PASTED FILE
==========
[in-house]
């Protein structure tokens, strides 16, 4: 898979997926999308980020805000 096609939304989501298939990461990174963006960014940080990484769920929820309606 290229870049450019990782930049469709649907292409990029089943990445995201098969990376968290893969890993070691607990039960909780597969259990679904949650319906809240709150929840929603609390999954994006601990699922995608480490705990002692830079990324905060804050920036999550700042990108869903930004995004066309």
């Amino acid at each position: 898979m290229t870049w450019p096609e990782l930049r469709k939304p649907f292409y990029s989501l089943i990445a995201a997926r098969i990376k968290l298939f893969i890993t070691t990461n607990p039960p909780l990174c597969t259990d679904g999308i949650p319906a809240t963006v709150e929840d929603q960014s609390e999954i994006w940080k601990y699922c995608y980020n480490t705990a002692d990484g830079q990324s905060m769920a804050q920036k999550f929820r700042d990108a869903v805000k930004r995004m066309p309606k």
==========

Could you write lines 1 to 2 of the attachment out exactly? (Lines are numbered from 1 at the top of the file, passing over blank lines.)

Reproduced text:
[in-house]
């Protein structure tokens, strides 16, 4: 898979997926999308980020805000 096609939304989501298939990461990174963006960014940080990484769920929820309606 290229870049450019990782930049469709649907292409990029089943990445995201098969990376968290893969890993070691607990039960909780597969259990679904949650319906809240709150929840929603609390999954994006601990699922995608480490705990002692830079990324905060804050920036999550700042990108869903930004995004066309």